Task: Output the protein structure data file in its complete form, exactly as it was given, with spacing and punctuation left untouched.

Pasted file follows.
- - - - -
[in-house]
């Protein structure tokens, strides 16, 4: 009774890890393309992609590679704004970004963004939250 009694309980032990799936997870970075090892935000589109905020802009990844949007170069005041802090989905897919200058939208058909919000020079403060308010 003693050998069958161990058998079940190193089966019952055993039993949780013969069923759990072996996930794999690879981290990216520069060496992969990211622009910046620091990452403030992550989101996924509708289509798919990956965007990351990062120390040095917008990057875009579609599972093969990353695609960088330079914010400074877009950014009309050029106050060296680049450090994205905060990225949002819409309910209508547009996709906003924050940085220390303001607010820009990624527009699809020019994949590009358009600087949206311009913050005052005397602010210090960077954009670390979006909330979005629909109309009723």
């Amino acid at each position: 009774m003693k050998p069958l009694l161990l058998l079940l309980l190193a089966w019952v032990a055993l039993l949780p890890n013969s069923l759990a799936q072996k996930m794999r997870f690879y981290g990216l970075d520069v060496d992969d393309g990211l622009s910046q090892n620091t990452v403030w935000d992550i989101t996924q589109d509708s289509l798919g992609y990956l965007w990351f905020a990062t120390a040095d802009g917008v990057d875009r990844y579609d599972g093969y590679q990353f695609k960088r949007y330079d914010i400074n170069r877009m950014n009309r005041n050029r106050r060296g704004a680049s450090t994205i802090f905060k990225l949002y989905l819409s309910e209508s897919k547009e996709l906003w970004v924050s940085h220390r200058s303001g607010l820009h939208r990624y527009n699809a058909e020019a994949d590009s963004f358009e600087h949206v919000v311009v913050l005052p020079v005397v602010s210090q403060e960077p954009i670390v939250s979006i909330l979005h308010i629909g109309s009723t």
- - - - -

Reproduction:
[in-house]
């Protein structure tokens, strides 16, 4: 009774890890393309992609590679704004970004963004939250 009694309980032990799936997870970075090892935000589109905020802009990844949007170069005041802090989905897919200058939208058909919000020079403060308010 003693050998069958161990058998079940190193089966019952055993039993949780013969069923759990072996996930794999690879981290990216520069060496992969990211622009910046620091990452403030992550989101996924509708289509798919990956965007990351990062120390040095917008990057875009579609599972093969990353695609960088330079914010400074877009950014009309050029106050060296680049450090994205905060990225949002819409309910209508547009996709906003924050940085220390303001607010820009990624527009699809020019994949590009358009600087949206311009913050005052005397602010210090960077954009670390979006909330979005629909109309009723």
């Amino acid at each position: 009774m003693k050998p069958l009694l161990l058998l079940l309980l190193a089966w019952v032990a055993l039993l949780p890890n013969s069923l759990a799936q072996k996930m794999r997870f690879y981290g990216l970075d520069v060496d992969d393309g990211l622009s910046q090892n620091t990452v403030w935000d992550i989101t996924q589109d509708s289509l798919g992609y990956l965007w990351f905020a990062t120390a040095d802009g917008v990057d875009r990844y579609d599972g093969y590679q990353f695609k960088r949007y330079d914010i400074n170069r877009m950014n009309r005041n050029r106050r060296g704004a680049s450090t994205i802090f905060k990225l949002y989905l819409s309910e209508s897919k547009e996709l906003w970004v924050s940085h220390r200058s303001g607010l820009h939208r990624y527009n699809a058909e020019a994949d590009s963004f358009e600087h949206v919000v311009v913050l005052p020079v005397v602010s210090q403060e960077p954009i670390v939250s979006i909330l979005h308010i629909g109309s009723t």